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Biol Psychiatry. 1996 Aug 1;40(3):181-8.

Gating of auditory P50 in schizophrenics: unique effects of clozapine.

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Department of Psychiatry, Denver Veterans Affairs Medical Center, CO, USA.


Schizophrenic patients have a deficit in the ability to filter sensory stimuli, which can be demonstrated in several psychophysiological paradigms. For example, most unmedicated schizophrenic subjects fail to decrement the P50 auditory evoked response to the second of paired stimuli, when the interstimulus interval is 500 msec. This sensory gating deficit persists in schizophrenics treated with typical antipsychotics, even if they show significant clinical improvement. When the interstimulus interval is 100 msec, most schizophrenics exhibit impaired gating while acutely ill, but normalize with treatment. Clozapine, the prototypic atypical antipsychotic medication, is clinically more effective than conventional neuroleptics in a significant proportion of schizophrenics refractory to other drug treatment. Nine schizophrenic subjects who were refractory to conventional neuroleptic treatment were studied while being treated with typical neuroleptics and then restudied after 1 month's treatment with clozapine. In the six clozapine responders, there was significant improvement of P50 gating at the 500 msec interval. At the 100 msec interval there was an inverse relationship between sensory gating of P50 and clozapine dose, independent of clinical response. Thus, although this can only be considered preliminary data because of the small number of subjects, it appears that clozapine, compared to typical neuroleptics, has distinct effects on P50 gating.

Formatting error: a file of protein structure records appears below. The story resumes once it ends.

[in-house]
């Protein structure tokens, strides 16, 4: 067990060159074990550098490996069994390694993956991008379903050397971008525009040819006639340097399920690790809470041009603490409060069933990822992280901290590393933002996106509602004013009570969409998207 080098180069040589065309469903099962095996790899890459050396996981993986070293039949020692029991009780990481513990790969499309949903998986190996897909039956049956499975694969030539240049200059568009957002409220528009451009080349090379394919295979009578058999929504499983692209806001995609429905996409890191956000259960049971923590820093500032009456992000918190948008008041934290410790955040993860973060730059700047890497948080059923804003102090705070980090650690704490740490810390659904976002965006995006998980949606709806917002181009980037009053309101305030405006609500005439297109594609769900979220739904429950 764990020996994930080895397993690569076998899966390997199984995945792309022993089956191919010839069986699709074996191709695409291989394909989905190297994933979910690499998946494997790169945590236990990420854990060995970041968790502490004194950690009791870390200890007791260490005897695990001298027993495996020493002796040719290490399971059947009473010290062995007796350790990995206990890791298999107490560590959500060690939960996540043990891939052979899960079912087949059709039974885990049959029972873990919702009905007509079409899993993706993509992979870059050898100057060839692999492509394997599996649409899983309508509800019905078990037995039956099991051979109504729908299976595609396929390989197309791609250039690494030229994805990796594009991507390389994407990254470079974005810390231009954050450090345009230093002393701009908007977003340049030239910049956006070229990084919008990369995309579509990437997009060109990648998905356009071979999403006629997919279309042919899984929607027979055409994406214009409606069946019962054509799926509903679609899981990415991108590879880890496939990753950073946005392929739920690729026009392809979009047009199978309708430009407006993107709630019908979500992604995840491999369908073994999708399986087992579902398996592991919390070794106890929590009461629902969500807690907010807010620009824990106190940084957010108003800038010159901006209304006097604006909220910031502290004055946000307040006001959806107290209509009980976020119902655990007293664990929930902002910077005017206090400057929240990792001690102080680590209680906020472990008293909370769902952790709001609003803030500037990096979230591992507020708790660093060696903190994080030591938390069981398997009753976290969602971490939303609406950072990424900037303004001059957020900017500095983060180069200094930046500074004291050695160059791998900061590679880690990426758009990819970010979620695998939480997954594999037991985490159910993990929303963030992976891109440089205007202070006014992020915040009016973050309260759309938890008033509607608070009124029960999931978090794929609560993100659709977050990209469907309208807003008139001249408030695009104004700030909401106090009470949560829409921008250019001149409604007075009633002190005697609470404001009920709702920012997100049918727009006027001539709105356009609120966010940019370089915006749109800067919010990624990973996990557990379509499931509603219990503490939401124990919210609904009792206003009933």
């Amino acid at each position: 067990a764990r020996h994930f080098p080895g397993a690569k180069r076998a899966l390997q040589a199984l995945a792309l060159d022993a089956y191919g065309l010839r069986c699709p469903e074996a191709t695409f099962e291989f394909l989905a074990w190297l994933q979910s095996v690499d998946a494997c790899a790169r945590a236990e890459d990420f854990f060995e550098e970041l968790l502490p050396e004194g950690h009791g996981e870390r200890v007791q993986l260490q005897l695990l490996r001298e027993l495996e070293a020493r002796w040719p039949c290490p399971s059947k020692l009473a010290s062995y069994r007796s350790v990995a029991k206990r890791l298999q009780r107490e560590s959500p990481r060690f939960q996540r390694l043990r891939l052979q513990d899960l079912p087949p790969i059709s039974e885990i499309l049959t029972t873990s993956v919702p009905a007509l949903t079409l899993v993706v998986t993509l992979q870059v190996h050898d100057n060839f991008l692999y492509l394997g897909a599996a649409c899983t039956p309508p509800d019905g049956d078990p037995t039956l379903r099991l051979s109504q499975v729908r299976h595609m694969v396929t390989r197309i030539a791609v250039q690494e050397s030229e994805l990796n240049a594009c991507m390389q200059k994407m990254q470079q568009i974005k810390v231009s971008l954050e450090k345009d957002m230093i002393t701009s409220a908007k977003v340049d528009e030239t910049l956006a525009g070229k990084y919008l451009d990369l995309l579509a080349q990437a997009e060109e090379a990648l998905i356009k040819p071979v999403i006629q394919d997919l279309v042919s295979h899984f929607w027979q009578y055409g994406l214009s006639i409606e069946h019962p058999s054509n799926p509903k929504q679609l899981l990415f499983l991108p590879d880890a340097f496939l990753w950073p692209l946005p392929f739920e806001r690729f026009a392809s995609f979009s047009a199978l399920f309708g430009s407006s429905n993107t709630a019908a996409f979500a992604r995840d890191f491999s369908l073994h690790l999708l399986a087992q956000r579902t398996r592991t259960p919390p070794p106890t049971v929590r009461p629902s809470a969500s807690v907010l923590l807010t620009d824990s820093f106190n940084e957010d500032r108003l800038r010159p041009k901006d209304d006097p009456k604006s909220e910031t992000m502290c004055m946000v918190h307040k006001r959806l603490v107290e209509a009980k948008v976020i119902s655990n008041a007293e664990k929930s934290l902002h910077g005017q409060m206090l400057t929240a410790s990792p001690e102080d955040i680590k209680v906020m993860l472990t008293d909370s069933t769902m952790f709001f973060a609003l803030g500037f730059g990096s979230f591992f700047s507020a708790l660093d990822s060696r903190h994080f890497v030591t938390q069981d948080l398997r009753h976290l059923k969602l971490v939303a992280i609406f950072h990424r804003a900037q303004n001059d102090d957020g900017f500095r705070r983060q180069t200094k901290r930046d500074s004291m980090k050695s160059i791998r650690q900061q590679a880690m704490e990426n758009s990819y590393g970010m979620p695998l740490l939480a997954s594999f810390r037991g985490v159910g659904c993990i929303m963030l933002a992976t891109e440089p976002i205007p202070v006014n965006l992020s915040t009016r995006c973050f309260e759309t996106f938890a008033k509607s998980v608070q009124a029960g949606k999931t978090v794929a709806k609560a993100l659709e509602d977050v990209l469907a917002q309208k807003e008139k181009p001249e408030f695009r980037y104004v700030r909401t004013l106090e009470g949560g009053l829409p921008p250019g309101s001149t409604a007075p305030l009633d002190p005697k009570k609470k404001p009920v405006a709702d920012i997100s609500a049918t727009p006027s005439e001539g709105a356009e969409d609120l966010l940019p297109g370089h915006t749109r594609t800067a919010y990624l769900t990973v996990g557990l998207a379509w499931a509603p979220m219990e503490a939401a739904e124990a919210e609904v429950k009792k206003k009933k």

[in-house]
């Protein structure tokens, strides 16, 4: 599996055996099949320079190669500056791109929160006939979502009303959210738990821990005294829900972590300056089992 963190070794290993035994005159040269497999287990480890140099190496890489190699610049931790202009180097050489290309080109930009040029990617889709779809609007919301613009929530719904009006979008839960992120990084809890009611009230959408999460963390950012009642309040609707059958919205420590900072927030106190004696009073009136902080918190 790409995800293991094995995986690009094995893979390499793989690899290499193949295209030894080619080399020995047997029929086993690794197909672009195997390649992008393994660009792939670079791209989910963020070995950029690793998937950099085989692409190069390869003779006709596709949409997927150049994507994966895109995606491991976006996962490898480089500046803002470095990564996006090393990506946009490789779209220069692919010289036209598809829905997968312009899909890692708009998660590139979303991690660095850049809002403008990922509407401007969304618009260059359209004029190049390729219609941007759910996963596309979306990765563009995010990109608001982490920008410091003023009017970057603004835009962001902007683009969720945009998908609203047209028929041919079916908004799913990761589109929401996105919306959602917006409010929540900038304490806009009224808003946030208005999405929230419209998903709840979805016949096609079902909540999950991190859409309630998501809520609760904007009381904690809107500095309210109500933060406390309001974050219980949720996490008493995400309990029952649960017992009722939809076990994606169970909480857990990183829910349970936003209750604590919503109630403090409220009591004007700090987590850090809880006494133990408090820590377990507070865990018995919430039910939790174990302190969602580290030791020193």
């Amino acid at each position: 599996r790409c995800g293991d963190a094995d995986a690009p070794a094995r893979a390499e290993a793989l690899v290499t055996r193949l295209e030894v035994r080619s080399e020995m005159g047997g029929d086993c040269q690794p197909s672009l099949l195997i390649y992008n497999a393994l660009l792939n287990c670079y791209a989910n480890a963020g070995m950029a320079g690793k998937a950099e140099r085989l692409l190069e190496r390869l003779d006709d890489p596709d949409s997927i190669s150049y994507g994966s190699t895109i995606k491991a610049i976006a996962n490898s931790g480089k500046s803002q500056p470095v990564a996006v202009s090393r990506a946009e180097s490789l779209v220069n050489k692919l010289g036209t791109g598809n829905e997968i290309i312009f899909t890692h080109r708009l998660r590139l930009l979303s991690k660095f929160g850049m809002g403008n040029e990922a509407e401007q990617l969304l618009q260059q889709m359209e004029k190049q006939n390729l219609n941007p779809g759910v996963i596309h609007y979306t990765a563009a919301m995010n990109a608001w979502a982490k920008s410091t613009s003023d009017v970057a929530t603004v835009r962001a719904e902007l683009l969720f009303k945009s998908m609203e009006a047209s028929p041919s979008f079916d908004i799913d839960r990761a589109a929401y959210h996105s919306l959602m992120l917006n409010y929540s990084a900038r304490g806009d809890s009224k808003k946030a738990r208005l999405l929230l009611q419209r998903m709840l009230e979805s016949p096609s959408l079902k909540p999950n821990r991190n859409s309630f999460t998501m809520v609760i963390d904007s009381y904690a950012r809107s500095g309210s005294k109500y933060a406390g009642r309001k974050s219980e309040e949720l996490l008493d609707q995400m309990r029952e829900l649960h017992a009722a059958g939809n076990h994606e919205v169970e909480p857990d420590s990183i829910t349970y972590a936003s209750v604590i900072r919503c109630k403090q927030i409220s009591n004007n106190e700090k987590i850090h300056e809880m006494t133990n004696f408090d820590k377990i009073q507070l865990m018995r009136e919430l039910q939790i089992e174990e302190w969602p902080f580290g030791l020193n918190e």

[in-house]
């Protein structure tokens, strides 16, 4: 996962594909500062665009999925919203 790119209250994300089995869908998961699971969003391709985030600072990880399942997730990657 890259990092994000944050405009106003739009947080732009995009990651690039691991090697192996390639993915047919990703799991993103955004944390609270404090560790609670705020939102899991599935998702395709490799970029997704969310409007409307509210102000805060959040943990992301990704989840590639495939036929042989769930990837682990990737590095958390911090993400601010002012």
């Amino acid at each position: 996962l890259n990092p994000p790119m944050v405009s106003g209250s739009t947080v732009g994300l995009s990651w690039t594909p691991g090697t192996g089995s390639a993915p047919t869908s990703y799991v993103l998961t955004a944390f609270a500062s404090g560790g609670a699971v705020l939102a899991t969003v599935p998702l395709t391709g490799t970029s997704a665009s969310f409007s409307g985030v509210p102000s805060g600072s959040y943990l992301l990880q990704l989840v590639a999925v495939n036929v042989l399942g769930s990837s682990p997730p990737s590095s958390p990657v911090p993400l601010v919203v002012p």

[Indexed for MEDLINE]

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